Growers lose case over higher wages for agricultural workers in US

A group of US growers, unhappy with the hike in wages that must be paid to agricultural guest workers this year, have lost their court bid to overturn that requirement.

A federal judge in Washington said on March 18th that the growers’ underlying beef wasn’t with the 2019 wage rates themselves, but rather the Labor Department’s methodology for calculating them. The DOL adopted that methodology in a 2010 regulation, meaning the growers’ January 2019 lawsuit was filed too late.

The National Council of Agricultural Employers and Nevada-based Peri & Sons Farms said the adverse effect wage rates for 2019 were so high that they will threaten the viability of farming businesses in the U.S.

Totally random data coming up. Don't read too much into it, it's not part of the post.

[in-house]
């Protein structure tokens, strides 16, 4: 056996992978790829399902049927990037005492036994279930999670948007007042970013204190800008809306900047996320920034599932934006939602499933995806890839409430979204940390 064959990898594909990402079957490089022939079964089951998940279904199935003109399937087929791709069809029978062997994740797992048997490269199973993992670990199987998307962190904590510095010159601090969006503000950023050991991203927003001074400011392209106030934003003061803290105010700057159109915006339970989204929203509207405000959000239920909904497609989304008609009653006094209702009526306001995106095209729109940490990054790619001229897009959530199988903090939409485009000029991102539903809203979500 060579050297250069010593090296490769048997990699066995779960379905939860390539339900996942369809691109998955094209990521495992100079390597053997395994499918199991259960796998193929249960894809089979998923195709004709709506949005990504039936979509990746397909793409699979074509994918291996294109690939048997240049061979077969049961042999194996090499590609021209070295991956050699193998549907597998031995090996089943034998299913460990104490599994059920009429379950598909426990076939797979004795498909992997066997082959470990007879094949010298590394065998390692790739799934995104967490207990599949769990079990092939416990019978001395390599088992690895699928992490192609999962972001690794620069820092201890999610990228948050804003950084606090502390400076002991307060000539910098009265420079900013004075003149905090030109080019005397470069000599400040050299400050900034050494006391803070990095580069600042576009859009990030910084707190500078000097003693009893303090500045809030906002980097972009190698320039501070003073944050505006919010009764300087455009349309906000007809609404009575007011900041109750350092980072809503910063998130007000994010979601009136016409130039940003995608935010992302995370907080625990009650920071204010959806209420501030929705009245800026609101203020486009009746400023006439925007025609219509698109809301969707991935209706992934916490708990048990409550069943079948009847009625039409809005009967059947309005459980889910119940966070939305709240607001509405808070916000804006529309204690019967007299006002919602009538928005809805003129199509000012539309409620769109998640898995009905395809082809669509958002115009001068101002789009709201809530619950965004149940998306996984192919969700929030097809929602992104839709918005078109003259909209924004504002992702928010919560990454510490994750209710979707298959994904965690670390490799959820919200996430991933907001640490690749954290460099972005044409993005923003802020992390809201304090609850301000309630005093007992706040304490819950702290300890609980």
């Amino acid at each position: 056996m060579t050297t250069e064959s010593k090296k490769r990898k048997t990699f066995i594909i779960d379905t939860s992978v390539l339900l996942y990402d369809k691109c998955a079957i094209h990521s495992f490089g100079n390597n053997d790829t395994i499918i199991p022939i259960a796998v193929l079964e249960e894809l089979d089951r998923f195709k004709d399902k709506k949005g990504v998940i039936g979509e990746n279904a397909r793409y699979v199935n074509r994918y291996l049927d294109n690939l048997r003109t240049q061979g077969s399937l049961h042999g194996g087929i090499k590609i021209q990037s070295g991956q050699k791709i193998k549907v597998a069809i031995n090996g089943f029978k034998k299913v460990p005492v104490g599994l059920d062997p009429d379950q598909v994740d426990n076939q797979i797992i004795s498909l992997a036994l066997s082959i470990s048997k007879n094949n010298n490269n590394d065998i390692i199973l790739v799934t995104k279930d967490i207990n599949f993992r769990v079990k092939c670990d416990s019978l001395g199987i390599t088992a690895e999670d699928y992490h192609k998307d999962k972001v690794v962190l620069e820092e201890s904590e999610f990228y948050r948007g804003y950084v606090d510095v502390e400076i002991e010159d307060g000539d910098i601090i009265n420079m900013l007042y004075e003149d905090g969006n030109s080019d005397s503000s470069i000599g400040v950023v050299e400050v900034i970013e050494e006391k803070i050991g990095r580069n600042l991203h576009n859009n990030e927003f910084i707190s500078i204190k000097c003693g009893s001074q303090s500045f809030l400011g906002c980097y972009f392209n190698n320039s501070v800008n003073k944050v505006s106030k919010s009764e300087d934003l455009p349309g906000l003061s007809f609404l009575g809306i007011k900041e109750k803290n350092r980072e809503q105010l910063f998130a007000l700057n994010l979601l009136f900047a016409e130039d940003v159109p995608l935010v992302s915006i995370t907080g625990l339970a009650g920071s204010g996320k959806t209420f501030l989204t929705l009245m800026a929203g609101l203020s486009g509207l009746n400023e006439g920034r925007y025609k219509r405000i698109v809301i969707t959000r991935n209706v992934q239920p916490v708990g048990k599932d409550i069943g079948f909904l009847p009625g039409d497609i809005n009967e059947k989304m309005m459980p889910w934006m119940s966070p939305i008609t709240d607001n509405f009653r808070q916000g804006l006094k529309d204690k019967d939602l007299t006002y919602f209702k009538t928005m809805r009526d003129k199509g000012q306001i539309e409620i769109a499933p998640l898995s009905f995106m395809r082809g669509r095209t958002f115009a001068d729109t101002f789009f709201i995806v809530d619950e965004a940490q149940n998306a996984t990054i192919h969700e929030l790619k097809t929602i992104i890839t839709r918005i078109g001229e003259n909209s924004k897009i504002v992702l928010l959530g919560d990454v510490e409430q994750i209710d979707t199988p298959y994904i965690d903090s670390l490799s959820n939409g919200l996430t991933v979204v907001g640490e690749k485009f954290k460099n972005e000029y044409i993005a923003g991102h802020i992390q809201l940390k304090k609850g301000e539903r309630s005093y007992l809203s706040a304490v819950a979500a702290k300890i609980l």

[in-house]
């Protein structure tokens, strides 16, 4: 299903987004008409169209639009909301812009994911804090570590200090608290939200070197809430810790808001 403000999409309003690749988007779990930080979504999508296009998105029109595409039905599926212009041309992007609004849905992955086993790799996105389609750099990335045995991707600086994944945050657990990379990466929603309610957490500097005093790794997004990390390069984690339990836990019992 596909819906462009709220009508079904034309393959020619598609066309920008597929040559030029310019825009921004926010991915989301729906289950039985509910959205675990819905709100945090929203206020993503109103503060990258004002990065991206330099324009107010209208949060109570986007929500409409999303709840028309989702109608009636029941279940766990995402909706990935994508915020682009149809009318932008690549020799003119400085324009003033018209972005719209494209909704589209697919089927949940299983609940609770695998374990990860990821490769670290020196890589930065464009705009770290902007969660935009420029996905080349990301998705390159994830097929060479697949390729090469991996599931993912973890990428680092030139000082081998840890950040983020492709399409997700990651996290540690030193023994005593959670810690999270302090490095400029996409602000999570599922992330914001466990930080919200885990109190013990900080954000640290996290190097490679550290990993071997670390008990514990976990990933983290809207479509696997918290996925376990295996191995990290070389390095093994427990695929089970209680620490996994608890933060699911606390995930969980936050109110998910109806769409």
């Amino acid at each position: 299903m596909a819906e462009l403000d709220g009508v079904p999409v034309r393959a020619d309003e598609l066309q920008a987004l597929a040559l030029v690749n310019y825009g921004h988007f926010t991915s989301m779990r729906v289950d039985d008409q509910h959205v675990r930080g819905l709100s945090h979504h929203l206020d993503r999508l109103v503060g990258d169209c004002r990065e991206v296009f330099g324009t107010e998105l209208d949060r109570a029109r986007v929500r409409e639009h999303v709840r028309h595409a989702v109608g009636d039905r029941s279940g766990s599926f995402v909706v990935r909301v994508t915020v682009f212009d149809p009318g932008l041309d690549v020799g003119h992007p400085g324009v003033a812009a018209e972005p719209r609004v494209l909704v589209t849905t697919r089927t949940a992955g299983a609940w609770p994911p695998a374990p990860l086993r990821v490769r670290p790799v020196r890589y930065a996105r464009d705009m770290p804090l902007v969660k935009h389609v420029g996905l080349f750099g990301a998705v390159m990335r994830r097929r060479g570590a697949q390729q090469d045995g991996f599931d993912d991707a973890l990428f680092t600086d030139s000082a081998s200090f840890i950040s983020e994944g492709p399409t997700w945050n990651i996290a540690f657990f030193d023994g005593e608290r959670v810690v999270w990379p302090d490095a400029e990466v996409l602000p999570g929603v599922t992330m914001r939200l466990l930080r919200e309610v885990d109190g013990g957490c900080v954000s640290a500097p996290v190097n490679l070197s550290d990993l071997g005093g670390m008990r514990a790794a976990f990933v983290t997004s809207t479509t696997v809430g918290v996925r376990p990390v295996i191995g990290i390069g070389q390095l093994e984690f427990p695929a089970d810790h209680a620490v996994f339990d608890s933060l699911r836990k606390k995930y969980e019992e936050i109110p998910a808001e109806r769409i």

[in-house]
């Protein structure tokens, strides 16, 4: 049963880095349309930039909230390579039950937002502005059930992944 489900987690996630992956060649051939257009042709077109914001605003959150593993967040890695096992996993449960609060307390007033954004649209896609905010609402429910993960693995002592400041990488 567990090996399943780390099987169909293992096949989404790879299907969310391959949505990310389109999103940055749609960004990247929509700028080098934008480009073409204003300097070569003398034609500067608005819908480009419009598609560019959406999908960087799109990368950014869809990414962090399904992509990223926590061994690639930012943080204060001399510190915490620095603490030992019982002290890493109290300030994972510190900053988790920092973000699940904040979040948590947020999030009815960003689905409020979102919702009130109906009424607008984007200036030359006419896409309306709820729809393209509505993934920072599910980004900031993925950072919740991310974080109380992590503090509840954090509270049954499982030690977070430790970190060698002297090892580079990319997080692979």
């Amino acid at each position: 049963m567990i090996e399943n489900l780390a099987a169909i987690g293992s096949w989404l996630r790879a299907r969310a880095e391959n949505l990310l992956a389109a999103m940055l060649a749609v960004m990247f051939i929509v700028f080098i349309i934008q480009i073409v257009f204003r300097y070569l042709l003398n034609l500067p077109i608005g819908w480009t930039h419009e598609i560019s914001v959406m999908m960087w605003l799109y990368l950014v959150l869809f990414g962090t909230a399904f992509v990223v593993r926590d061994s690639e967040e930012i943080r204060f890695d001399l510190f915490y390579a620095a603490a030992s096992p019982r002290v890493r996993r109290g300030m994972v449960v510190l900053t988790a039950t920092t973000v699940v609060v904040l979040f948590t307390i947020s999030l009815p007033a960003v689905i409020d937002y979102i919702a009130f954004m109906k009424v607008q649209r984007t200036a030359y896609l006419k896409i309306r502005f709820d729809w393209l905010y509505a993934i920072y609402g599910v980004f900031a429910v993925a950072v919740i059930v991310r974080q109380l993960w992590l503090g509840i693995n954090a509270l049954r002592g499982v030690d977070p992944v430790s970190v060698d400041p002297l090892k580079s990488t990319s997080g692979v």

Peri & Sons, for example, estimated an increase in labor costs from $45 million in 2018 to $49 million in 2019, causing a net loss of $3 million this year. The United Farm Workers and three individual farmworkers intervened in the case to argue in favor of the increased wages.


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